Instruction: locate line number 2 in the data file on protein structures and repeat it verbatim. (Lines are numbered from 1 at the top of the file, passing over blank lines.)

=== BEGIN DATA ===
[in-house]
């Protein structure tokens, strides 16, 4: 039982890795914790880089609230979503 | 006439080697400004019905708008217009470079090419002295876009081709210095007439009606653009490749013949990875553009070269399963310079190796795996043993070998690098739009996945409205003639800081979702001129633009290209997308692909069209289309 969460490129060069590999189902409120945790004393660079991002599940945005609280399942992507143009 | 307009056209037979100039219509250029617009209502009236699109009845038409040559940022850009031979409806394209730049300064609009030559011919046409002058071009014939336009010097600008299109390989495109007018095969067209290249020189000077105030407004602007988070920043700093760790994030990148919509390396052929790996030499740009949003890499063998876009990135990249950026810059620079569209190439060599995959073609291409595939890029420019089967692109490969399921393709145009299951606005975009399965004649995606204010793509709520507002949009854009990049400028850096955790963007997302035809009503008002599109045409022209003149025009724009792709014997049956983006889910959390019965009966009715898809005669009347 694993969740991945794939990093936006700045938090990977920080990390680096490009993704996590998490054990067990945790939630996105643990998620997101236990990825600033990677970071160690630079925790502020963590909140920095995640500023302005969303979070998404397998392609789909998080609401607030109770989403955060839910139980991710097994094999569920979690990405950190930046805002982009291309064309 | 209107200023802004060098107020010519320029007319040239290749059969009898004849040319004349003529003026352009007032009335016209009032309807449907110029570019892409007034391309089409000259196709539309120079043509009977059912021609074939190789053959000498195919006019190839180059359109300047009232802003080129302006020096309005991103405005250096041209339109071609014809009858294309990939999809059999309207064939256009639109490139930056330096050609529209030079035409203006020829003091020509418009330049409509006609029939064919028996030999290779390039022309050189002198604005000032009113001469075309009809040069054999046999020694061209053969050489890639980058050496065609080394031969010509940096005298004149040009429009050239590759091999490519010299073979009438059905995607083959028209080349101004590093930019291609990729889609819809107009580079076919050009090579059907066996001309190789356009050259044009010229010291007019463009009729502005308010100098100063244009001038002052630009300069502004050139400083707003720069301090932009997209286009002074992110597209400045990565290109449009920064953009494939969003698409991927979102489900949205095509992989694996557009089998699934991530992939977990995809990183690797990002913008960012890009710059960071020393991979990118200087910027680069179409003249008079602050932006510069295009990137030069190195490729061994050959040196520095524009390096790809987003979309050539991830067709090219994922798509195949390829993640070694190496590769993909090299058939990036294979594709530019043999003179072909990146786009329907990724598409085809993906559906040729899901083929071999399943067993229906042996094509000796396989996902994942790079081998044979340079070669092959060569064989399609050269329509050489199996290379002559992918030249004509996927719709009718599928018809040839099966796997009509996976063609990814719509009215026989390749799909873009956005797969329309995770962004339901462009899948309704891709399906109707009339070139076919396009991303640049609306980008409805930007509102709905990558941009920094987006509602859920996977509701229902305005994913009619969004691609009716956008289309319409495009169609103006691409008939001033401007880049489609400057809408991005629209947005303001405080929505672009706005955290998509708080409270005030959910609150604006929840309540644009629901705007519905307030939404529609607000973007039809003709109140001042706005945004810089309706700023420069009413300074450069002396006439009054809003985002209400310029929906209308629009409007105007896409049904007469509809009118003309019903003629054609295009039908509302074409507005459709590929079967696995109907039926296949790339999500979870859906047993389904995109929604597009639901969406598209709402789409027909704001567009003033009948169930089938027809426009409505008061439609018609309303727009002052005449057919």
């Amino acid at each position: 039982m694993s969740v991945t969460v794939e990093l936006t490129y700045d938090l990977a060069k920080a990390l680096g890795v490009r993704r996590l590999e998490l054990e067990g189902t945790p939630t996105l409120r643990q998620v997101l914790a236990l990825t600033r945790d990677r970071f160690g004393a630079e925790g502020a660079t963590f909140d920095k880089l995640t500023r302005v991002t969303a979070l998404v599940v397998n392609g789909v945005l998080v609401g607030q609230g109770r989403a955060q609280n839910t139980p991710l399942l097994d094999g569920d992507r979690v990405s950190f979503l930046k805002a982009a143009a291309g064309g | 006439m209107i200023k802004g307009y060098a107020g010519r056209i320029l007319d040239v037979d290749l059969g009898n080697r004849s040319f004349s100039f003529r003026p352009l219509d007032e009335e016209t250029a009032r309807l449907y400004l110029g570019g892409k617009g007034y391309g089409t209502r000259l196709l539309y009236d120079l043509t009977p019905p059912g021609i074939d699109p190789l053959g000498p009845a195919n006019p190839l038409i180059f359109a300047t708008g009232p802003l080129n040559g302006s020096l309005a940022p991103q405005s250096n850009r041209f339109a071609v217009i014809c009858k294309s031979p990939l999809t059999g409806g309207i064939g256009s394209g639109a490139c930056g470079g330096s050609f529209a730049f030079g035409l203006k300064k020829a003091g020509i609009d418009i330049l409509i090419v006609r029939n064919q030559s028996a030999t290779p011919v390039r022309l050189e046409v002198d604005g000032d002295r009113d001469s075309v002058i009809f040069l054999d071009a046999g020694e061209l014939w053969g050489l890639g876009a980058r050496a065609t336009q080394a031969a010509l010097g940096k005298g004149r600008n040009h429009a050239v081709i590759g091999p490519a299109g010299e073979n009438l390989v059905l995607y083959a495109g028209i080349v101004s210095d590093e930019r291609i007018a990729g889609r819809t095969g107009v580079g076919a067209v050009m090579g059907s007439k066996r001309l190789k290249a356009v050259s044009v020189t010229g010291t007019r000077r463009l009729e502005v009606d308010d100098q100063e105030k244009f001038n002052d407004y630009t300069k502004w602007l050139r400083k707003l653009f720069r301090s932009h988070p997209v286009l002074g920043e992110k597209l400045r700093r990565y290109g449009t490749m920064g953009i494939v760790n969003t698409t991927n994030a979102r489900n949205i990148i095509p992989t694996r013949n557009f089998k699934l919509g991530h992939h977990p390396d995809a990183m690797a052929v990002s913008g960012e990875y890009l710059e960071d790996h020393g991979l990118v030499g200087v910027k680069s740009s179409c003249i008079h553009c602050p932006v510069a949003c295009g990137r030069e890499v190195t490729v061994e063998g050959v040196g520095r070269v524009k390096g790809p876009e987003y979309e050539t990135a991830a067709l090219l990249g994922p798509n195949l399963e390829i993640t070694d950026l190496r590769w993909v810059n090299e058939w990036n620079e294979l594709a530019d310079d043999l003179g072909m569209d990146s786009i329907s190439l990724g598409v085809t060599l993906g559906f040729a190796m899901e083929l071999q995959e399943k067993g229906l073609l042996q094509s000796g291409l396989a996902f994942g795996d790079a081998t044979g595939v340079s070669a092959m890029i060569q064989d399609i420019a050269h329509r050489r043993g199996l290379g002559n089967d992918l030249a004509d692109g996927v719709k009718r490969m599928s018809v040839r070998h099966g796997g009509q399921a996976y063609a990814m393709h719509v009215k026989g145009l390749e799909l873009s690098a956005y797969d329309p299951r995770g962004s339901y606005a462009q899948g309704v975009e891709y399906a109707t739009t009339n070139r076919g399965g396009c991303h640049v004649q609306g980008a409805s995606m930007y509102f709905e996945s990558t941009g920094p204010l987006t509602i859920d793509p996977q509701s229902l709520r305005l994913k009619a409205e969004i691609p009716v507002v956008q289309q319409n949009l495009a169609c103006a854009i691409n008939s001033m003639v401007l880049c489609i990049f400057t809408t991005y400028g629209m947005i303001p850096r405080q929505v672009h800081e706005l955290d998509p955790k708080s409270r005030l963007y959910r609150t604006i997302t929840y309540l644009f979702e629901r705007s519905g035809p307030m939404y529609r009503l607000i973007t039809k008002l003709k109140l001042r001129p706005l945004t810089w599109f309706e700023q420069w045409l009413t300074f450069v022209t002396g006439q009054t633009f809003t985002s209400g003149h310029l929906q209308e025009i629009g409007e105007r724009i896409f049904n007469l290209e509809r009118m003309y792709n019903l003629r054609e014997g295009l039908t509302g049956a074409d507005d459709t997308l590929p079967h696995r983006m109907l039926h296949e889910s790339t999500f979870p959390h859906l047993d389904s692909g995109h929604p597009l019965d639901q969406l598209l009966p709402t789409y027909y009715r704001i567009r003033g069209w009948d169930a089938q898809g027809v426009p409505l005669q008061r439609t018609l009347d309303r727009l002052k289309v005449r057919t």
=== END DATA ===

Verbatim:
């Protein structure tokens, strides 16, 4: 039982890795914790880089609230979503 | 006439080697400004019905708008217009470079090419002295876009081709210095007439009606653009490749013949990875553009070269399963310079190796795996043993070998690098739009996945409205003639800081979702001129633009290209997308692909069209289309 969460490129060069590999189902409120945790004393660079991002599940945005609280399942992507143009 | 307009056209037979100039219509250029617009209502009236699109009845038409040559940022850009031979409806394209730049300064609009030559011919046409002058071009014939336009010097600008299109390989495109007018095969067209290249020189000077105030407004602007988070920043700093760790994030990148919509390396052929790996030499740009949003890499063998876009990135990249950026810059620079569209190439060599995959073609291409595939890029420019089967692109490969399921393709145009299951606005975009399965004649995606204010793509709520507002949009854009990049400028850096955790963007997302035809009503008002599109045409022209003149025009724009792709014997049956983006889910959390019965009966009715898809005669009347 694993969740991945794939990093936006700045938090990977920080990390680096490009993704996590998490054990067990945790939630996105643990998620997101236990990825600033990677970071160690630079925790502020963590909140920095995640500023302005969303979070998404397998392609789909998080609401607030109770989403955060839910139980991710097994094999569920979690990405950190930046805002982009291309064309 | 209107200023802004060098107020010519320029007319040239290749059969009898004849040319004349003529003026352009007032009335016209009032309807449907110029570019892409007034391309089409000259196709539309120079043509009977059912021609074939190789053959000498195919006019190839180059359109300047009232802003080129302006020096309005991103405005250096041209339109071609014809009858294309990939999809059999309207064939256009639109490139930056330096050609529209030079035409203006020829003091020509418009330049409509006609029939064919028996030999290779390039022309050189002198604005000032009113001469075309009809040069054999046999020694061209053969050489890639980058050496065609080394031969010509940096005298004149040009429009050239590759091999490519010299073979009438059905995607083959028209080349101004590093930019291609990729889609819809107009580079076919050009090579059907066996001309190789356009050259044009010229010291007019463009009729502005308010100098100063244009001038002052630009300069502004050139400083707003720069301090932009997209286009002074992110597209400045990565290109449009920064953009494939969003698409991927979102489900949205095509992989694996557009089998699934991530992939977990995809990183690797990002913008960012890009710059960071020393991979990118200087910027680069179409003249008079602050932006510069295009990137030069190195490729061994050959040196520095524009390096790809987003979309050539991830067709090219994922798509195949390829993640070694190496590769993909090299058939990036294979594709530019043999003179072909990146786009329907990724598409085809993906559906040729899901083929071999399943067993229906042996094509000796396989996902994942790079081998044979340079070669092959060569064989399609050269329509050489199996290379002559992918030249004509996927719709009718599928018809040839099966796997009509996976063609990814719509009215026989390749799909873009956005797969329309995770962004339901462009899948309704891709399906109707009339070139076919396009991303640049609306980008409805930007509102709905990558941009920094987006509602859920996977509701229902305005994913009619969004691609009716956008289309319409495009169609103006691409008939001033401007880049489609400057809408991005629209947005303001405080929505672009706005955290998509708080409270005030959910609150604006929840309540644009629901705007519905307030939404529609607000973007039809003709109140001042706005945004810089309706700023420069009413300074450069002396006439009054809003985002209400310029929906209308629009409007105007896409049904007469509809009118003309019903003629054609295009039908509302074409507005459709590929079967696995109907039926296949790339999500979870859906047993389904995109929604597009639901969406598209709402789409027909704001567009003033009948169930089938027809426009409505008061439609018609309303727009002052005449057919």